New rates for water, sewer in January, but its not a given they’ll go up

April 21, 2017
Santa Paula News

New water and sewer rates will likely take effect January 2018 but its not a given that they’ll go up.

The first meeting of the Standing Committee on Water and Sewer Rates — Mayor Jenny Crosswhite and Councilman Martin Hernandez met April 13, in a workshop type atmosphere to discuss the study that rate changes would be based on.

Vice Mayor Ginger Gherardi attended as a member of the public, the only member of the public to attend the first session with consultant Greg Clumpner of NBS and city staff.

There has been several study sessions of water and sewer rates: in 2008 rates were raised when enough voters did not object in a Prop. 218 protest vote.

Another study by Clumpner was done in 2013 and updated a year later. A council Ad Hoc Committee  was formed to study issues but after one public session the rest of the meetings were held behind closed doors. That was something the present council said they wanted to avoid when they decided earlier this year to form the committee.

Finance Director Sandy Easley said she has provided Clumpner with records covering several past years as well as other financial documents.

Changes recommended in the 2013 study, such as winter rates, were not implemented.

Clumpner said “We have to factor in the waste water treatment plant…that’s always been the intention, a fixed cost and then winter water consumption. That has a lot of advantages to the people that don’t use that much water, their average winter consumption is going to be fairly low,” while still ensuring the coffers for the waste water treatment plant, purchased by the city in recent years, have “financial planning alternatives,” and a balance for maintenance and other costs.

NBS will also review the potential capital upgrade projects from the plant’s new operator, American Water, which took over the contract April 17. They will have 60 days to review the plant for capital equipment needs and report on same.

There have been many changes in water and its delivery including lawsuits against tier pricing, the drought and other factors — one that is always looming is the political side of raising fees.

Crosswhite said she needs detailed numbers especially as they pertain to the sewer plant: “When it comes to how much things cost us,” the council has never had a detailed breakdown. 

And, she noted, “There’s a lot of moving pieces since the last report…now we have to make sure we’re covering capital improvements, I don’t have a sense of that,” and the parameters of what the Standing Committee is working with.

Clumpner said not all is lost: “There’s nothing preventing you,” as finances with the plant — now funded by bonds, which slashed the interest rate almost in half from what as being charged by the builder and investor — strengthen.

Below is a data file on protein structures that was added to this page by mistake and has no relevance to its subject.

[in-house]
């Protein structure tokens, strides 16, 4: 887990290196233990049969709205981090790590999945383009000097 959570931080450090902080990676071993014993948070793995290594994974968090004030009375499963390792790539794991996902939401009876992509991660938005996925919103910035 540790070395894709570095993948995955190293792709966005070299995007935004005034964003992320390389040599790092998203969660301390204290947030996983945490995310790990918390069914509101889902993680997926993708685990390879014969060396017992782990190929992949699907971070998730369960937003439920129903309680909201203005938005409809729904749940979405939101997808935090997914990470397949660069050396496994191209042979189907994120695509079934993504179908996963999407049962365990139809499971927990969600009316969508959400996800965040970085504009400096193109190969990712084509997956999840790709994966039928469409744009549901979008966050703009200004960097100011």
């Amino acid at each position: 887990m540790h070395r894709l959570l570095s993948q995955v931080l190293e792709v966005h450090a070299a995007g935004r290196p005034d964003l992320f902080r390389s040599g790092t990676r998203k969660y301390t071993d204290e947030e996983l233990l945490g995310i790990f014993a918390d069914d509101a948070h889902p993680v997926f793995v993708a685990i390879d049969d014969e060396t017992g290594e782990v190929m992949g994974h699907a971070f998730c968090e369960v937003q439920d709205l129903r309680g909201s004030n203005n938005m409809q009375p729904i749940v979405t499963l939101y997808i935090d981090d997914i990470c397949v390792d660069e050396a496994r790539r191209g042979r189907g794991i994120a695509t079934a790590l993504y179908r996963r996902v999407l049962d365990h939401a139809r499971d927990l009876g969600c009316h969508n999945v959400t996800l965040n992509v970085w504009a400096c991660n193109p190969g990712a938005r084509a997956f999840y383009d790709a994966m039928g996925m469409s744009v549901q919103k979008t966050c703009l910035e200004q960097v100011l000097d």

Rates, he added, could be lowered 10 percent to 12 percent in such a case.

After more discussion Clumpner noted, “Nothing to do with rates is fair, it’s just is my bill going up or going down,” which is important to the consumer.

Hernandez asked about the sewer installation fee, which he said at $2,500 is about $1,000 less than other cities in the county.

Fire Chief Rick Araiza said there is also a new law concerning granny flats that will impact hookups. City Attorney John Cotti is working on a report on adhering to these new laws including impacts to water and sewer consumption.

Gherardi asked as a question as a member of the public about the sewer hookup fees paid for East Area 1 and if they would be at the higher projected charge.

“No, that was already in the deal,” said Araiza of the 1,500 home development, now known as Harvest at Limoneira.

She also asked about rebates — Santa Paula sewer customers received one $60 rebate on their sewer, a credit initially planned for each quarter — but Hernandez said if rates were lowered rebates would not be necessary.

Crosswhite and Hernandez both addressed low-income residents as well as the burdensome cost of utilities for young, first-time homebuyers. 

After more discussion the timeline came up: Clumpner said he expects to have the breakdowns of water in June and by July have the study section on the sewer plant completed. 

“Realistically,” there should be three workshops for potential rate adjustments — either up or down — including a large public session in September.

Members of the public can attend regular meetings of the Santa Paula Water & Sewer Standing Committee, which will be announced as they are scheduled. 





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